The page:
The poor need jobs, not dependencyDaniel Berger's...

THE BALTIMORE SUN

The poor need jobs, not dependency

Daniel Berger's sarcasm-tinged column on the collaboration of Congress and President Clinton to change the structure of government assistance (Aug. 3) was written on the premise that the best way to help the poor is to keep them that way.

Instead of encouraging people to pursue upward mobility and delay having children until they have the stability to take care of them, Berger prefers the current system of fostering dependence through inculcating citizens into thinking they have the right to government cheese.

The poor don't need charity from liberals or anyone else. They need jobs and a sense of hope, the only ways to instill in them self-esteem and dignity.

Most advocates of the current system don't seem to understand this, accepting religiously the socialist creed of lowest common denominator.

Berger also believes that ending welfare will "send more children into crime." How much misery does he need to see before he will show true compassion for these people and admit the programs he dogmatically worships have created the problems in the first place?

Not everyone who feels there exists no entitlement to government largess is indifferent to the plight of the poor.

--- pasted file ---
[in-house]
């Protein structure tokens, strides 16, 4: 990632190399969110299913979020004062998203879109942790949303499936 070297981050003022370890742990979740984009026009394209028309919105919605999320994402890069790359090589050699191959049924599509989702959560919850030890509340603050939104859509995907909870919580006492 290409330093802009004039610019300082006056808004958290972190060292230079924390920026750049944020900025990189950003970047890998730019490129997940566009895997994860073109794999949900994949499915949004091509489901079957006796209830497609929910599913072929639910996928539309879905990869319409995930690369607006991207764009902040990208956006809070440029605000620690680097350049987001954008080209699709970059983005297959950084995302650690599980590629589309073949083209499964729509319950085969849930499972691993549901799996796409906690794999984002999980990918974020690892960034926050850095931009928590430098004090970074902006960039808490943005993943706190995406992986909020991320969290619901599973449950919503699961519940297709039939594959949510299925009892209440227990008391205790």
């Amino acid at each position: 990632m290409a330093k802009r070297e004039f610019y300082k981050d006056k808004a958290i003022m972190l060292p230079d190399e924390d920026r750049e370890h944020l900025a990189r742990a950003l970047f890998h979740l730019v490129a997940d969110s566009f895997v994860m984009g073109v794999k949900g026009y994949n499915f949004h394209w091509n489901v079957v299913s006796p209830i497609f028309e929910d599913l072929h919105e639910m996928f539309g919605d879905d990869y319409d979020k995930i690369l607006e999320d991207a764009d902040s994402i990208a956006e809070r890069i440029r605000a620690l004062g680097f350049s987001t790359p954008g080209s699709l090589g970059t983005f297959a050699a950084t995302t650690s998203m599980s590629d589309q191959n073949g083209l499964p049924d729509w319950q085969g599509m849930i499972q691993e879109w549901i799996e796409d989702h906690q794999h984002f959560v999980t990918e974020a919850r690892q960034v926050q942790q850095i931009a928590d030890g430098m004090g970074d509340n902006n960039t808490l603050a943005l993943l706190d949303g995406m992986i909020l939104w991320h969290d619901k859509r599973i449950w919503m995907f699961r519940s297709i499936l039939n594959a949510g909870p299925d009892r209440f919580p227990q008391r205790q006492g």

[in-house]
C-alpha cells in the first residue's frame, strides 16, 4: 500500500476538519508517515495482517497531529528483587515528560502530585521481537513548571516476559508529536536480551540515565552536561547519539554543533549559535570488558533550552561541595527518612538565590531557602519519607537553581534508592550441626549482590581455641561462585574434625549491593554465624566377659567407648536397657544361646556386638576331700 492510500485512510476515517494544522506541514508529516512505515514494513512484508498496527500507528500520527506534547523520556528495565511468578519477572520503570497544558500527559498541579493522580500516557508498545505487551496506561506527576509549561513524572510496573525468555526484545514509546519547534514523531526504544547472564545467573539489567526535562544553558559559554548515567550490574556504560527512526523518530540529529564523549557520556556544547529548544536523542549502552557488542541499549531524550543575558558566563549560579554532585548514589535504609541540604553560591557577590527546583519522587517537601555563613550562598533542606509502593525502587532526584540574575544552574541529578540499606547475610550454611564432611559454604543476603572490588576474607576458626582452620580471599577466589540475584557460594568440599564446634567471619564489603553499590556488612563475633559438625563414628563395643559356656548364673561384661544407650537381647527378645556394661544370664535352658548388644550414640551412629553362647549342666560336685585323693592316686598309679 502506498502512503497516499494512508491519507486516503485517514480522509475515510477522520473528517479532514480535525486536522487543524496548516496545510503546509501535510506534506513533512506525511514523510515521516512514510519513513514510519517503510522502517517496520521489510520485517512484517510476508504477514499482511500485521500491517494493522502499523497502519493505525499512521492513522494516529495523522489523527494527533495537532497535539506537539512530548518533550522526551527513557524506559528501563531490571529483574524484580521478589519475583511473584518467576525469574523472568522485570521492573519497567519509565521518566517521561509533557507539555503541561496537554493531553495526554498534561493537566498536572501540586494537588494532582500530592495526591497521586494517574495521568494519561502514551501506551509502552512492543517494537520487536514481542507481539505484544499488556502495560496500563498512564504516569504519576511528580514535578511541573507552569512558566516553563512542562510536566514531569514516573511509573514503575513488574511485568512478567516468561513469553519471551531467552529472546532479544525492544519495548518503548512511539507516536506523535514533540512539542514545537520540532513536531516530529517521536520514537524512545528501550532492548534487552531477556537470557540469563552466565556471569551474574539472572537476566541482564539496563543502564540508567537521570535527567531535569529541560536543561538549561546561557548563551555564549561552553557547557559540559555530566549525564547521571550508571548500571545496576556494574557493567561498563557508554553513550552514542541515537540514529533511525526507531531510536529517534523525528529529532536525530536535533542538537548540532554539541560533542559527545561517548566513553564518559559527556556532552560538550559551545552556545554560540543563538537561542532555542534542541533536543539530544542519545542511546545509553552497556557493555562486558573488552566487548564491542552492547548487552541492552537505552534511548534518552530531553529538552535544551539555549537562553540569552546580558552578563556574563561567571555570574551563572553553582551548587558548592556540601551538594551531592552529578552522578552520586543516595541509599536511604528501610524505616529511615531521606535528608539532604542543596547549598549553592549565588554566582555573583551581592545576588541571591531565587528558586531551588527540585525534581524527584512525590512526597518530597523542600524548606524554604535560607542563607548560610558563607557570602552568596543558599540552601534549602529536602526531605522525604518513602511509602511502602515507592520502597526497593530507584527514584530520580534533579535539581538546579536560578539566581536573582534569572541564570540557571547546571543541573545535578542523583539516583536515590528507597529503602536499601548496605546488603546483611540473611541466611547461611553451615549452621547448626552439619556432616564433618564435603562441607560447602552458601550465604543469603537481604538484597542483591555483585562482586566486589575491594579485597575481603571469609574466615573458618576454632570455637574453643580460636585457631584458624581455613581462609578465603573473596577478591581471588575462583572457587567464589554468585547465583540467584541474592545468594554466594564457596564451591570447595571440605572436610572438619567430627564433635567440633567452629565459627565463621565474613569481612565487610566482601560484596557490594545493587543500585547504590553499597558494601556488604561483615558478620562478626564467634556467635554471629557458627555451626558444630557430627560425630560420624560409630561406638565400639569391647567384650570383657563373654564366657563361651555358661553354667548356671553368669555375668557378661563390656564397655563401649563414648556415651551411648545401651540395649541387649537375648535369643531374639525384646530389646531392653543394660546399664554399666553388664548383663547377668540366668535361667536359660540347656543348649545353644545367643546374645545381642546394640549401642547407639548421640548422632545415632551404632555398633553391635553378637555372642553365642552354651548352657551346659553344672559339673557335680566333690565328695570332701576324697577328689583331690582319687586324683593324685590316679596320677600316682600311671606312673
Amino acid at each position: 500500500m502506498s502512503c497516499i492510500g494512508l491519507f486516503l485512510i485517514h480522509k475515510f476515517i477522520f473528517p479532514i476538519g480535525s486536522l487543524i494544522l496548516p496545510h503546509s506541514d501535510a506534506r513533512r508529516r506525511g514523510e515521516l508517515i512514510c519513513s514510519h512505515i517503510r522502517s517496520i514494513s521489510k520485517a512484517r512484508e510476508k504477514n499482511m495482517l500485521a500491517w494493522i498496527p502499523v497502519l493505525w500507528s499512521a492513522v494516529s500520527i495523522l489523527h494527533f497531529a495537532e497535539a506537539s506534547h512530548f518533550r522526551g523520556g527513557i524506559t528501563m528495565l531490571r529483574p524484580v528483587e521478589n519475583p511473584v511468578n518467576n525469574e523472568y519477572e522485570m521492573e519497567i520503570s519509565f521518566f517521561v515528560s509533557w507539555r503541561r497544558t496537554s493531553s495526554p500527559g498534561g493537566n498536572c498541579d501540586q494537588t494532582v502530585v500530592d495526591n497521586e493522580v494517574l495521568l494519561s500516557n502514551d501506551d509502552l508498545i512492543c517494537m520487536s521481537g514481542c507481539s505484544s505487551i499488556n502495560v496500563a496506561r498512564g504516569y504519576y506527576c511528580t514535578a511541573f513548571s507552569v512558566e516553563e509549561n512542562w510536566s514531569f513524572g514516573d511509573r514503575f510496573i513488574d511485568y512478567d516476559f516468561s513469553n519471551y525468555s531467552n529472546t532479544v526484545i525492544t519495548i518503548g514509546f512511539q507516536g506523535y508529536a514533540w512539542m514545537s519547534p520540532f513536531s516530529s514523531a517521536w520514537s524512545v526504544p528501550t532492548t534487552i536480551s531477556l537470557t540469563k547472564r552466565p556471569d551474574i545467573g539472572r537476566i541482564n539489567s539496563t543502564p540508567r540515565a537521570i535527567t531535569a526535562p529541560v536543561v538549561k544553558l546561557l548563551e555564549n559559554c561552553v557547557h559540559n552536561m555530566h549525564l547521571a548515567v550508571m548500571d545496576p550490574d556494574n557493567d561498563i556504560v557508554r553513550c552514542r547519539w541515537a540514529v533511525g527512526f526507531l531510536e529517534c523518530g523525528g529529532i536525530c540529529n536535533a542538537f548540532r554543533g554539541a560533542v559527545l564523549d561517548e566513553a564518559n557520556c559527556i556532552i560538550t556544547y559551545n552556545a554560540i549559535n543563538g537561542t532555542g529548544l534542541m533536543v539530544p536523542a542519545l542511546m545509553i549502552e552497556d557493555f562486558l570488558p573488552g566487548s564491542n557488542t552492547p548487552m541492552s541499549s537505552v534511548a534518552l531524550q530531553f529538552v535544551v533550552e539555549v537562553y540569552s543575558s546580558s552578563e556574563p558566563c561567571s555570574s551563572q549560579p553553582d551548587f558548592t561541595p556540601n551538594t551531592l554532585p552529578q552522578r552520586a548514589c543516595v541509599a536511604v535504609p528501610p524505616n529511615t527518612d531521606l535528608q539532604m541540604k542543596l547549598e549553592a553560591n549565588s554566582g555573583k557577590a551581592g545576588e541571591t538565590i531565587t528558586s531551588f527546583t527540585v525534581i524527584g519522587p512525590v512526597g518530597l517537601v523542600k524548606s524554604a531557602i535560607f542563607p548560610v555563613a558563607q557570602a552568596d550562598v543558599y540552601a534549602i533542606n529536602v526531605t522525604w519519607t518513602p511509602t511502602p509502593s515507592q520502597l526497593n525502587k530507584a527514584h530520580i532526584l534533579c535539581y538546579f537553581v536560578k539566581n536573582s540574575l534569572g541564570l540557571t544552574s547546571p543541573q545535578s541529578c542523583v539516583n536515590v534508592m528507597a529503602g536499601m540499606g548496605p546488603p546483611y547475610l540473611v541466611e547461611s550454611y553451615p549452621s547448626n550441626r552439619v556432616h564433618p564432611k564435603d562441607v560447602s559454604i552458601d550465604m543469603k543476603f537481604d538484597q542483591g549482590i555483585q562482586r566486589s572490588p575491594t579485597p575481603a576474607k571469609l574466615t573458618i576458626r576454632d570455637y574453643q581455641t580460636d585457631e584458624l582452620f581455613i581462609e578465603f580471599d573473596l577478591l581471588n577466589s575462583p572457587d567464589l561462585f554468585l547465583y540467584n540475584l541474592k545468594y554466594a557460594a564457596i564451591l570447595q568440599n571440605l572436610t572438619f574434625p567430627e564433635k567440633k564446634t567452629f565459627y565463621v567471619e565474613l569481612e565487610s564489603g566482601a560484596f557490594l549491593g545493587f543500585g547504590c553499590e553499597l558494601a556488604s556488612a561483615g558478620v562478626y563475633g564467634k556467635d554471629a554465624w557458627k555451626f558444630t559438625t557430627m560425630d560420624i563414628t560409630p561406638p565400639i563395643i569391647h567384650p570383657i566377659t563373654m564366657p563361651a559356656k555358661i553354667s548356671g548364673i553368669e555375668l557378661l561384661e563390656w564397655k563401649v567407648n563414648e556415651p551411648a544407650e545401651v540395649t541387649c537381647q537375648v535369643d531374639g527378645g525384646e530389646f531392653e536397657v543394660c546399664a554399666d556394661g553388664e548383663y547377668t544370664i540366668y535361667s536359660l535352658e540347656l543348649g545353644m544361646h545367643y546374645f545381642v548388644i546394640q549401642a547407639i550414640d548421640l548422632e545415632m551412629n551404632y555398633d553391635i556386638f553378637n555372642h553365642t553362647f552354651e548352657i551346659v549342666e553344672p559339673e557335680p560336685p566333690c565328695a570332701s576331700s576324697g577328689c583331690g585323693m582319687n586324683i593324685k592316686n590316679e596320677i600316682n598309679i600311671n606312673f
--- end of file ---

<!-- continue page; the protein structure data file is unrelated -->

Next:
Many of us think their best chance is through employment and self-reliance.

I find Berger's concern for their plight as phony as the pro-lifer's for the welfare of children.

Lorne Marshall

Baltimore

The justice system makes no sense

Every day The Sun prints ample evidence that many things are seriously wrong with our criminal justice system. On July 31 there were several examples.

There was the letter by Mary Louise Glorioso pointing out that when her daughter was caught smoking a cigarette she was formally charged with breaking the law. The logical thing would have been to call the parent and let her handle it. . . .

Then [there was a story about] the Court of Appeals overturning the conviction of Scotland E. Williams.

Why is it that the high court so often feels the need to demonstrate how much more learned it is than the lower court? Maybe we should arrange it so that after two overturnings a judge would be dismissed.